Changes in top-level class and interface types that are not public and that are not a superclass or superinterface, respectively, of a public type, affect only types within the package in which they are declared. Such types may be deleted or otherwise changed, even if incompatibilities are otherwise described here, provided that the affected binaries of that package are updated together.

13.4 Evolution of Classes

This section describes the effects of changes to the declaration of a class and its members and constructors on pre-existing binaries.

13.4.1 abstract Classes

If a class that was not abstract is changed to be declared abstract, then pre-existing binaries that attempt to create new instances of that class will throw either an InstantiationError at link time, or (if a reflective method is used) an InstantiationException at run time; such a change is therefore not recommended for widely distributed classes.

Changing a class that was declared abstract to no longer be declared abstract does not break compatibility with pre-existing binaries.

13.4.2 final Classes

If a class that was not declared final is changed to be declared final, then a VerifyError is thrown if a binary of a pre-existing subclass of this class is loaded, because final classes can have no subclasses; such a change is not recommended for widely distributed classes.

Changing a class that was declared final to no longer be declared final does not break compatibility with pre-existing binaries.

13.4.3 public Classes

Changing a class that was not declared public to be declared public does not break compatibility with pre-existing binaries.

If a class that was declared public is changed to not be declared public, then an IllegalAccessError is thrown if a pre-existing binary is linked that needs but no longer has access to the class type; such a change is not recommended for widely distributed classes.

13.4.4 Superclasses and Superinterfaces

A ClassCircularityError is thrown at load time if a class would be a superclass of itself. Changes to the class hierarchy that could result in such a circularity when newly compiled binaries are loaded with pre-existing binaries are not recommended for widely distributed classes.

Changing the direct superclass or the set of direct superinterfaces of a class type will not break compatibility with pre-existing binaries, provided that the total set of superclasses or superinterfaces, respectively, of the class type loses no members.

If a change to the direct superclass or the set of direct superinterfaces results in any class or interface no longer being a superclass or superinterface, respectively, then link-time errors may result if pre-existing binaries are loaded with the binary of the modified class. Such changes are not recommended for widely distributed classes.

For example, suppose that the following test program:

class Hyper { char h = 'h'; } 
class Super extends Hyper { char s = 's'; }
class Test extends Super {
    public static void main(String[] args) {
        Hyper h = new Super();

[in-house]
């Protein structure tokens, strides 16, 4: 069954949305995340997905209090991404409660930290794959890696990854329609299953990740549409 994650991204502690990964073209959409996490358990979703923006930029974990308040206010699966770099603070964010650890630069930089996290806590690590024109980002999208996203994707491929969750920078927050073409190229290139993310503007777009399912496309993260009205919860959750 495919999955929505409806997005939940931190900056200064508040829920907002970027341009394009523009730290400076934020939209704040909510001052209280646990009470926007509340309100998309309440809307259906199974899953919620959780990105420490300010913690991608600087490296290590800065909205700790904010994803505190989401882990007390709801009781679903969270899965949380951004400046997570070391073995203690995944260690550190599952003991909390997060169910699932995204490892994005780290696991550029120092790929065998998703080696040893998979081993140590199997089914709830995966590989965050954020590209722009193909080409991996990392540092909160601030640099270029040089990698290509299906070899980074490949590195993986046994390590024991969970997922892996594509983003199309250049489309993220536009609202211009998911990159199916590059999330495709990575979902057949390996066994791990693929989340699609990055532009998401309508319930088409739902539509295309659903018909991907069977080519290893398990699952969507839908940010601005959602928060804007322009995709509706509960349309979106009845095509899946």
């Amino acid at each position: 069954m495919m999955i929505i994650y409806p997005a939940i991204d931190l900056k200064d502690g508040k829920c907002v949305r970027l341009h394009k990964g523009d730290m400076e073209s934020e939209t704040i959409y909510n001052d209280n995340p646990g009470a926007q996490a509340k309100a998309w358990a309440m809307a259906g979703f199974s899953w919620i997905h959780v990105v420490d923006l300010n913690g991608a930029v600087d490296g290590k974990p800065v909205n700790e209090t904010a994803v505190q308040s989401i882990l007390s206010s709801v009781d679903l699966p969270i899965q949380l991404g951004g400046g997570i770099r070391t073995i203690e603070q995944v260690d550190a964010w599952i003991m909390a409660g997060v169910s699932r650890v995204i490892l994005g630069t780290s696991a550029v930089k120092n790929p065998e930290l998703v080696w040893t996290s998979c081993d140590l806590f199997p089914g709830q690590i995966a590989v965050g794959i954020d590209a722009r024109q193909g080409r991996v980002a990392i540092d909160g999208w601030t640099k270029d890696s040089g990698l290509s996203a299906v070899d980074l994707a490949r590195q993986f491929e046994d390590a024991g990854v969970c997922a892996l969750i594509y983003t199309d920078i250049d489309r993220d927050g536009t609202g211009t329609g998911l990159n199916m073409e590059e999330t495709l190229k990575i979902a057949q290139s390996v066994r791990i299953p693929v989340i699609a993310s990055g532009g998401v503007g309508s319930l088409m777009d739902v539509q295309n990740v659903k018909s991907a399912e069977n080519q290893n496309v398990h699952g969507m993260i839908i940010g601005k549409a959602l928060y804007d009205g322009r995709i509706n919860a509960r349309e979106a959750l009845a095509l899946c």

System.out.println(h.h);
    }
}
is compiled and executed, producing the output:

h
Suppose that a new version of class Super is then compiled:

class Super { char s = 's'; }
This version of class Super is not a subclass of Hyper. If we then run the existing binaries of Hyper and Test with the new version of Super, then a VerifyError is thrown at link time. The verifier objects because the result of new Super() cannot be assigned to a variable of type Hyper, because Super is not a subclass of Hyper.

It is instructive to consider what might happen without the verification step: the program might run and print:

s
This demonstrates that without the verifier the type system could be defeated by linking inconsistent binary files, even though each was produced by a correct Java compiler.

The lesson is that an implementation that lacks a verifier or fails to use it will not maintain type safety and is, therefore, not a valid implementation.

13.4.5 Class Body and Member Declarations

No incompatibility with pre-existing binaries is caused by adding an instance (respectively static) member that has the same name, accessibility, (for fields) or same name, accessibility, signature, and return type (for methods) as an instance (respectively static) member of a superclass or subclass. No error occurs even if the set of classes being linked would encounter a compile-time error.

Deleting a class member or constructor that is not declared private may cause a linkage error if the member or constructor is used by a pre-existing binary.

If the program:

class Hyper {
	void hello() { System.out.println("hello from Hyper"); }
}
class Super extends Hyper {
	void hello() { System.out.println("hello from Super"); }
}
class Test {
	public static void main(String[] args) {
		new Super().hello();
	}
}
is compiled and executed, it produces the output:

hello from Super
Suppose that a new version of class Super is produced:

class Super extends Hyper { }
then recompiling Super and executing this new binary with the original binaries for Test and Hyper produces the output:

hello from Hyper
as expected.

The super keyword can be used to access a method declared in a superclass, bypassing any methods declared in the current class. The expression:

super.Identifier